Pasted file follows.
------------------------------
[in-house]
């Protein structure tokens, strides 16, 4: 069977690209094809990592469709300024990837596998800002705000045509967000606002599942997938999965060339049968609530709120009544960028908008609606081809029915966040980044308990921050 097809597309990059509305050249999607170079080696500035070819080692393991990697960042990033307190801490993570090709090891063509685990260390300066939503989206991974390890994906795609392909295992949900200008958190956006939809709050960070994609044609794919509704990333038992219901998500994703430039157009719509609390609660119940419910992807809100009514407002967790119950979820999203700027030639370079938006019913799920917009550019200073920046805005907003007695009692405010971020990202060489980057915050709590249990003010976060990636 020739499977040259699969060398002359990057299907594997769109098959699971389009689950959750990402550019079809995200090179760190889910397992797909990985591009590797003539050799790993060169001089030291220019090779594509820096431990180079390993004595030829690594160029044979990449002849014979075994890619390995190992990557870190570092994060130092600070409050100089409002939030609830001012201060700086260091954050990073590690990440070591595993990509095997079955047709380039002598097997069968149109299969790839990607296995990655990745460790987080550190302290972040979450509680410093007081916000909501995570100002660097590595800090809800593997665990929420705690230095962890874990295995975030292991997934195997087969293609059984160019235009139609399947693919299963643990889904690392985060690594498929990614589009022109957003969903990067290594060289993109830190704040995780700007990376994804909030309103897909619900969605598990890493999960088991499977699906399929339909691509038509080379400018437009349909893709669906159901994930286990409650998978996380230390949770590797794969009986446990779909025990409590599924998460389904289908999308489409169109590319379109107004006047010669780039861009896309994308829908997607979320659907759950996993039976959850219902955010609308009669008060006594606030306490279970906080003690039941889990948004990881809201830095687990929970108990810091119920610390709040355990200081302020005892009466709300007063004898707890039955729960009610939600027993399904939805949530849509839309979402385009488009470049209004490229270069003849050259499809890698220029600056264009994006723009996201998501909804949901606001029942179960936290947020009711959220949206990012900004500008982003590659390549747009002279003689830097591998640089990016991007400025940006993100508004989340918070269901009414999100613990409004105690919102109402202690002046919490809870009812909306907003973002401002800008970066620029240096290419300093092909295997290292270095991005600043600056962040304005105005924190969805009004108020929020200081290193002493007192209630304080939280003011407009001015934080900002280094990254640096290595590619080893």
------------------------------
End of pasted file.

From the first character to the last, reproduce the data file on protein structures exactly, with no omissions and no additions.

[in-house]
């Protein structure tokens, strides 16, 4: 069977690209094809990592469709300024990837596998800002705000045509967000606002599942997938999965060339049968609530709120009544960028908008609606081809029915966040980044308990921050 097809597309990059509305050249999607170079080696500035070819080692393991990697960042990033307190801490993570090709090891063509685990260390300066939503989206991974390890994906795609392909295992949900200008958190956006939809709050960070994609044609794919509704990333038992219901998500994703430039157009719509609390609660119940419910992807809100009514407002967790119950979820999203700027030639370079938006019913799920917009550019200073920046805005907003007695009692405010971020990202060489980057915050709590249990003010976060990636 020739499977040259699969060398002359990057299907594997769109098959699971389009689950959750990402550019079809995200090179760190889910397992797909990985591009590797003539050799790993060169001089030291220019090779594509820096431990180079390993004595030829690594160029044979990449002849014979075994890619390995190992990557870190570092994060130092600070409050100089409002939030609830001012201060700086260091954050990073590690990440070591595993990509095997079955047709380039002598097997069968149109299969790839990607296995990655990745460790987080550190302290972040979450509680410093007081916000909501995570100002660097590595800090809800593997665990929420705690230095962890874990295995975030292991997934195997087969293609059984160019235009139609399947693919299963643990889904690392985060690594498929990614589009022109957003969903990067290594060289993109830190704040995780700007990376994804909030309103897909619900969605598990890493999960088991499977699906399929339909691509038509080379400018437009349909893709669906159901994930286990409650998978996380230390949770590797794969009986446990779909025990409590599924998460389904289908999308489409169109590319379109107004006047010669780039861009896309994308829908997607979320659907759950996993039976959850219902955010609308009669008060006594606030306490279970906080003690039941889990948004990881809201830095687990929970108990810091119920610390709040355990200081302020005892009466709300007063004898707890039955729960009610939600027993399904939805949530849509839309979402385009488009470049209004490229270069003849050259499809890698220029600056264009994006723009996201998501909804949901606001029942179960936290947020009711959220949206990012900004500008982003590659390549747009002279003689830097591998640089990016991007400025940006993100508004989340918070269901009414999100613990409004105690919102109402202690002046919490809870009812909306907003973002401002800008970066620029240096290419300093092909295997290292270095991005600043600056962040304005105005924190969805009004108020929020200081290193002493007192209630304080939280003011407009001015934080900002280094990254640096290595590619080893």